Special Notice: The audience I'm addressing is solo entrepreneur and micro business start-ups on a shoestring, where no significant start up money required. Most readers who are interested in this material will be those who are unemployed or underemployed and are going into business for themselves because it's one of the few options left for making a living or making extra cash. This material is not directed toward anyone who is expecting to risk large amounts of money, take out loans or invest in a franchise. For that, there is a large body of literature and a large number of advisers available to help you acquire the knowledge you need before starting up.
Basic Business Start-Up Abilities
by C.S. Clarke, Ph.D.
Despite the large number of entrepreneurial management abilities outlined in books and articles for newbies, you don't need a lot to get started and you can acquire anything else along the way. In fact, most people who start up one-person businesses simply leap into it out of inspiration or desperation. I'm hoping to insert a little sense and a few basics to help you avoid the major pitfalls and find the minimum you need to know and do to get started safely and grow with experience.
The lists of abilities most business start-up books advise are extensive and many are more like wish lists items than bedrock necessities. Almost no one who starts a business actually has all those skills at the beginning, but rather gradually adds them as they get experience and grow. Indeed, few people have the upfront time, patience, knowledge or experience to make an extensive business plan.
For example, the guy who starts making some cash doing yard cleanup simply has to have his know-how, a lawn mower and other basic equipment, proper clothing and protective gear and a willing homeowner who hires him. Later, he can get business cards, helpers, a truck and management skills to run his helpers better.
Of course, there are some basic requirements:
You must have something to offer -- a skill (service) or product.
1. There must be a market for it. That is, there must be people who want to hire you to apply your skill for them or who want to buy a product that you make or can get for them.
2. It doesn't have to be a big market. You just need to be able to get enough people who buy what you offer that you can make enough money to live on. If the market is too small to make enough money to live on, you can just use your business for extra cash while employed, or you can start more than one business that allows you to cumulatively make enough.
Furthermore, you can create a market. For example, as the story is told on Famous Amos® cookie packages, the Amos of fame originally made his cookies at home and presented them as gifts and calling cards. They became so popular that he was able to create a money-making enterprise with them. It wasn't his original intention, but it worked out that way.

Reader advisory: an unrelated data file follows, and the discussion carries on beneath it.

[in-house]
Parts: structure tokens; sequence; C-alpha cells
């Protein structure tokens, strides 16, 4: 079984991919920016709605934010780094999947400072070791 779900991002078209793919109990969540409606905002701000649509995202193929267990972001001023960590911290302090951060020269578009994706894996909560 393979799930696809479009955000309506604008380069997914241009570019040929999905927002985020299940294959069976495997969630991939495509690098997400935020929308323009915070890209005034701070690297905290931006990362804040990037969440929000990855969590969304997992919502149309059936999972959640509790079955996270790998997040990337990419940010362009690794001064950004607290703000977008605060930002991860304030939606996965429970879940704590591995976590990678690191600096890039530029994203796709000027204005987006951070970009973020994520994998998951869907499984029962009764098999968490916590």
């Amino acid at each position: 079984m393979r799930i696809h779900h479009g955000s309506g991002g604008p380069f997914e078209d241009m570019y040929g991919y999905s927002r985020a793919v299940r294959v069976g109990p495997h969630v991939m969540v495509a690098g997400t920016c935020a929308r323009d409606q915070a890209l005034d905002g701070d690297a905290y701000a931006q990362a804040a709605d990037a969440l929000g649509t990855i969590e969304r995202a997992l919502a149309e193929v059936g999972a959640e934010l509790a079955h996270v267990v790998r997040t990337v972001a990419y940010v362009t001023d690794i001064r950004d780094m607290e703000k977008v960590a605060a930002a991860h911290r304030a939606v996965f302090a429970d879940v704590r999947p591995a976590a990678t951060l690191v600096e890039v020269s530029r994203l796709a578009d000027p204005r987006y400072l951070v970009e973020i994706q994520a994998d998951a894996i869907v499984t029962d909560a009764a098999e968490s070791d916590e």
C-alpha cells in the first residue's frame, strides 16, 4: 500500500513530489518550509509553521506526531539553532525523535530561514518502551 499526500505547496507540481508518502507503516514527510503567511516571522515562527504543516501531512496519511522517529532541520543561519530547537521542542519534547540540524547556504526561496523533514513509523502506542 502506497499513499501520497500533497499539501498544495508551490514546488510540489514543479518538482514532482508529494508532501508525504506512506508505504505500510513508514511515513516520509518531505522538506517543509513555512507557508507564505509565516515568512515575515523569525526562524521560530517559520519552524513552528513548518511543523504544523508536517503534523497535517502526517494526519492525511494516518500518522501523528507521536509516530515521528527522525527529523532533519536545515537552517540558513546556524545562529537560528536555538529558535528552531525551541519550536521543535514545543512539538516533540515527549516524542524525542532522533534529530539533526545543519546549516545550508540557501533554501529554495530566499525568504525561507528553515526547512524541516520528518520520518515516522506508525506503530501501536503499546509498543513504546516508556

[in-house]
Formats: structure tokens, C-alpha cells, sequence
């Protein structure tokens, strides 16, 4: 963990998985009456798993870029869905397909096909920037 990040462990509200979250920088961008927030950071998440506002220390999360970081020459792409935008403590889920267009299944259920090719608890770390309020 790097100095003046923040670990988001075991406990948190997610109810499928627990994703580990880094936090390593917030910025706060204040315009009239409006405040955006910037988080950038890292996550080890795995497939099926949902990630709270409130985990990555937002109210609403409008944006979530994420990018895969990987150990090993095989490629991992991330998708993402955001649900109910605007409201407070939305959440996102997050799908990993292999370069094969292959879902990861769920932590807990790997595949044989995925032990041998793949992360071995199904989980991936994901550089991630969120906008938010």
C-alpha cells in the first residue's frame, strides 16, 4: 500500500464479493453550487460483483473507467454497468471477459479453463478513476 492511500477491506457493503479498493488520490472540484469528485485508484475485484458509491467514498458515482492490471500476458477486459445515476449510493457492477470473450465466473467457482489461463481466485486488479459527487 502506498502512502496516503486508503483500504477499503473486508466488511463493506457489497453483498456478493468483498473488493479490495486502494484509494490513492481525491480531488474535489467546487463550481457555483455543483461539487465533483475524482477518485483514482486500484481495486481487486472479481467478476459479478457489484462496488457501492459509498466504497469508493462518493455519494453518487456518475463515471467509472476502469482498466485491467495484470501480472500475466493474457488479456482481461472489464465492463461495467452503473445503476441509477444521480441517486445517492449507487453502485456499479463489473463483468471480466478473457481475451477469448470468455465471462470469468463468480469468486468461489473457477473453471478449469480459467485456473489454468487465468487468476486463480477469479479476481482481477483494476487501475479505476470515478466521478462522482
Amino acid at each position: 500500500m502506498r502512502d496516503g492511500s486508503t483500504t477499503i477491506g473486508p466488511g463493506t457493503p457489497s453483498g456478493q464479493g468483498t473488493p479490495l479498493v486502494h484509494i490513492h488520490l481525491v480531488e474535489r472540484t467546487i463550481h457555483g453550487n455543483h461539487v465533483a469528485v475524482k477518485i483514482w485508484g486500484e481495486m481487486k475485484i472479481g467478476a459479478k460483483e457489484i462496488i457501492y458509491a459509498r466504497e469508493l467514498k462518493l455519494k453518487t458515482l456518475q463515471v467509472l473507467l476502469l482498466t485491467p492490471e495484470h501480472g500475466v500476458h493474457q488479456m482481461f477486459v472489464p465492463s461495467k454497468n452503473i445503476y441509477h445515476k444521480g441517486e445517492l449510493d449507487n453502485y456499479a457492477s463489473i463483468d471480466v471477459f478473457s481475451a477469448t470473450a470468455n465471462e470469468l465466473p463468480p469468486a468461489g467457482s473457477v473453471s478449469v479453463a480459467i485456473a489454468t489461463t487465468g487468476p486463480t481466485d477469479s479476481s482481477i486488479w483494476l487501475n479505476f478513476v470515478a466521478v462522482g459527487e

3. You must be able to contact that market and present to it well enough to get sales. You may not need to become a salesperson, but you have to be able to let people know about your service or product in some way that will interest them in buying.
You must comply with the law
1. You need to research the requirements for doing business in your city and state -- most businesses require licenses or permits, and if you use a name other than your own personal name, you must publish a DBA in the local newspapers.
2. If you are going to work in your home be sure that it is allowed by government, homeowners' associations, the rental agreement you have with your landlord and/or the covenants that run with the land if you own your home.
3. If you are going to work completely on line, there may be no permits or licenses required, but there are general laws both statewide and nationwide that still apply -- you still will go to jail for fraud and stealing, and if you are earning an income, you still have to pay taxes, not to mention that if you sell something on line and deliver it in your state you have to pay sales tax on it (which of course you can collect from your customer.)
You must know how to manage your money
1. At the very least you need a checking account and the know-how to balance your checkbook. You may think that goes without saying, but there are amazing numbers of people who don't ever balance their checkbooks, live on credit cards and have no idea how to budget.
2. If you are a financial incompetent and you still insist on jumping in to your own start-up, you must find someone you can absolutely trust to help you manage your money while you learn.
3. If you do have someone helping you with money management, you must learn the basics for yourself. Otherwise you cannot make essential decisions about pricing, expenses and cash flow. The good news is that the math and processes involved are very, very easy. I learned them when I was 12 years old. From my grandmother, who finished her schooling at the third grade and could barely read and write. (Not kidding.)
There are many resources on the internet and in books that can help you with the all the above basics in starting up a business, but a list of such is way beyond the scope of this article. Nevertheless, I'd like to give you one link now to help you get started with the money management section: Ohio State University (http://ohioline.osu.edu/mym/) has an excellent personal money management course (completely free) for those who need a review.
Personal finances is the right place to start for solo entrepreneurs and micro-business people, because your tiny business is part of your personal finances. Also, whatever kind of business you eventually develop, your financial success in business is inextricably tied to your abilities to manage your own money. Taking care of yourself financially is about making money, using money effectively and keeping money for long-term use. That's also what business is all about.